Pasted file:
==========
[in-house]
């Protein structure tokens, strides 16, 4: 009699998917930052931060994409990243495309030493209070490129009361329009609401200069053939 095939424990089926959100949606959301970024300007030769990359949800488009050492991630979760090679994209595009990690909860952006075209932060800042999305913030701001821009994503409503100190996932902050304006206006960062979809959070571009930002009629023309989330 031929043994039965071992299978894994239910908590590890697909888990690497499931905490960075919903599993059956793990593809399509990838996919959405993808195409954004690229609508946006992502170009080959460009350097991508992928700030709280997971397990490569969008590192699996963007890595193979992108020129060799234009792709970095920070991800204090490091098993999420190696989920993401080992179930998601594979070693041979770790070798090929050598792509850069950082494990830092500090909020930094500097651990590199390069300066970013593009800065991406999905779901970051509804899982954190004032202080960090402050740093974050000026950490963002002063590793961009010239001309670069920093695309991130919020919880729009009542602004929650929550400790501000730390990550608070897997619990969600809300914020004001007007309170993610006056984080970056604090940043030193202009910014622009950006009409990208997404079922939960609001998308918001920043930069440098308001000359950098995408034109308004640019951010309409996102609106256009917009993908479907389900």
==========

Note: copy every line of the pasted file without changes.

[in-house]
């Protein structure tokens, strides 16, 4: 009699998917930052931060994409990243495309030493209070490129009361329009609401200069053939 095939424990089926959100949606959301970024300007030769990359949800488009050492991630979760090679994209595009990690909860952006075209932060800042999305913030701001821009994503409503100190996932902050304006206006960062979809959070571009930002009629023309989330 031929043994039965071992299978894994239910908590590890697909888990690497499931905490960075919903599993059956793990593809399509990838996919959405993808195409954004690229609508946006992502170009080959460009350097991508992928700030709280997971397990490569969008590192699996963007890595193979992108020129060799234009792709970095920070991800204090490091098993999420190696989920993401080992179930998601594979070693041979770790070798090929050598792509850069950082494990830092500090909020930094500097651990590199390069300066970013593009800065991406999905779901970051509804899982954190004032202080960090402050740093974050000026950490963002002063590793961009010239001309670069920093695309991130919020919880729009009542602004929650929550400790501000730390990550608070897997619990969600809300914020004001007007309170993610006056984080970056604090940043030193202009910014622009950006009409990208997404079922939960609001998308918001920043930069440098308001000359950098995408034109308004640019951010309409996102609106256009917009993908479907389900």